When STORY launched in 2011, it arrived as a ground-breaking retail concept. Undergoing a complete instore makeover (from product assortment and store design to VM and the entire marketing message) every 4-8 weeks. Every STORY changeover created a whole new store in the eyes of the customer, and as a highly engaging, immersive instore experience. Different? – Yes. Exciting? – Most definitely.
Quick to recognise a good concept when it saw one, Macy’s Inc. acquired the business in 2018. Now a sub-brand of Macy’s, it has added the STORY concept into many of its department stores. Today, it retains the style, flair and boldness that was central to founder Rachel Shechtman’s original idea as a key part of its instore magic.
What marks STORY out is that each of its themes have real integrity, offering much more than just a cosmetic department update or the addition of new seasonal products. Instead of just making changes to the outside ‘layer’, the look and feel, product planning, design direction, and team engagement surpasses the attention typically expected, or given by, a mass market retailer. This is a full-on change.
The latest iteration ‘Color’ is no different. Timed to coincide with the World Pride NYC event at the end of this month, it forms part of the wider Macy’s Pride + Joy campaign. In the flagship Herald Square, Macy’s NYC store includes a series of window murals created by leading street artists depicting their own experiences of Pride.
For STORY, its celebration of World Pride 2019 began with more than 270 dedicated STORY managers and STORYtellers going through an experiential training programme ahead of its launch. An example of the commitment made to ensure that those involved know, play and own their part in its success. Involvement, attachment and understanding of the concept, and what needs to be delivered, brings a sense of ownership to store assistants; giving them confidence to sell and replenish correctly, without diluting the quality of the curated displays.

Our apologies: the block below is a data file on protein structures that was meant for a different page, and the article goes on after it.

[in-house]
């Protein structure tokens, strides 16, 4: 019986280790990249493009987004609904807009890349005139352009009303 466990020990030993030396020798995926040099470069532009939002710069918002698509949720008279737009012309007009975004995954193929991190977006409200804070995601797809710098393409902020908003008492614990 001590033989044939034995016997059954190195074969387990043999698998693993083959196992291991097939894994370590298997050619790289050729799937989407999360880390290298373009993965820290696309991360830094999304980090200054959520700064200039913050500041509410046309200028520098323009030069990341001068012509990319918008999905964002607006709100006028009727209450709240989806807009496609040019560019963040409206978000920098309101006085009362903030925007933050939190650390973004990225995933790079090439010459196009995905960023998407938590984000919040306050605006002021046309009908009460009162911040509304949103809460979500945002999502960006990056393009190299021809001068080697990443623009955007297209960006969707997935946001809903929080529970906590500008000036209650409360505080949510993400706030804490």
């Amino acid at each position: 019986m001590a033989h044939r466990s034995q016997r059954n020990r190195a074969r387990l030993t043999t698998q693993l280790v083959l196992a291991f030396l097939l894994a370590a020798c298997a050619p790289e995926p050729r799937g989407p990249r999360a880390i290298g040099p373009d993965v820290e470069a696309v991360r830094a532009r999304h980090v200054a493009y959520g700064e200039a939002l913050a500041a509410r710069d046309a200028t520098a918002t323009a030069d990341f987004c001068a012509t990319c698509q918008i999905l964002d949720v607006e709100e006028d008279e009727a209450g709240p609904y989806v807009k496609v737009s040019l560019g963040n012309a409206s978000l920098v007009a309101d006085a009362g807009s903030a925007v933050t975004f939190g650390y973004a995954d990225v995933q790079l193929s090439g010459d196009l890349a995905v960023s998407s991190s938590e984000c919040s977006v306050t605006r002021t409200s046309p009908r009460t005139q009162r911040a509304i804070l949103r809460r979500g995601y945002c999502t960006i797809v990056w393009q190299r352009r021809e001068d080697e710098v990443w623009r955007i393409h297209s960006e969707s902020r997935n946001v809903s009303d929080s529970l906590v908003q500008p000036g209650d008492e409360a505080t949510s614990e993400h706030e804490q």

Theming each product collection through the simple use of colour – in way that’s almost exaggerated and overtly done – its ‘Color’ story navigates customers through a full rainbow spectrum. It’s a clever approach, encouraging you to visit each colour area to satisfy yourself that you haven’t missed anything. It gets to you. The experiential zones, the visual inspiration within each, amplify the need to discover and explore. Best of all, it’s rewarding – customers are guaranteed to find things they weren’t looking for. It’s fun, experimental and smile making. Isn’t this what retail needs to do right now?
This is a great example of how an eclectic, edited mix of disconnected products can be combined to work well together. Breaking with convention, in this STORY iteration, products are divided into small collections and grouped by colour as the first priority. Independent new brands are mixed in and trialled with well-known names, and all mixed up together, breaking normal brand and category grouping rules.
Innovative product presentation completes the chic instore look. Whether items are laid flat, stood up, hung, stacked, randomly grouped, or a combination of all – it works. The knolling principle being widely used, where everyone from bloggers to boutique brands arrange small products in neat, precise linear composition as photographed from above. Overall, the simplistic product layout and merchandising principles used, mixing form, function and style shows each separate colour area with a cohesive and consistent look. The impact to the untrained eye is easy but the use of VM principles goes far deeper.
Make no mistake; the inter-mix of products isn’t as easy as it sounds. Sound selection and strength of buy is key but equally (if not more important) is the pure basis of visual presentation that links it all together. The connectivity of the narrative driven merchandising is the cog that makes all the other elements work together and is at the heart of the success story of STORY.
As with every STORY theme, the end result is a concept that is clearly designed to drive traffic back into Macy’s footprint while having something exciting to shout about and entice customers, new and old. Gone are the days of retailers assuming regular customers will stay just that. The element of surprise is key akin to flicking through your social media posts – the unexpected keeps you scrolling for more and, Macy’s hopes, the unknown will be key to keeping customers hooked.
Listen to Macy’s National Director of Window Presentation, Roya Sullivan, talk about how the world famous department store is bringing Pride celebrations to life instore here.
Check out Visual Thinking founder Karl McKeever’s thoughts on ‘Pride. Planet. Progress.’ here.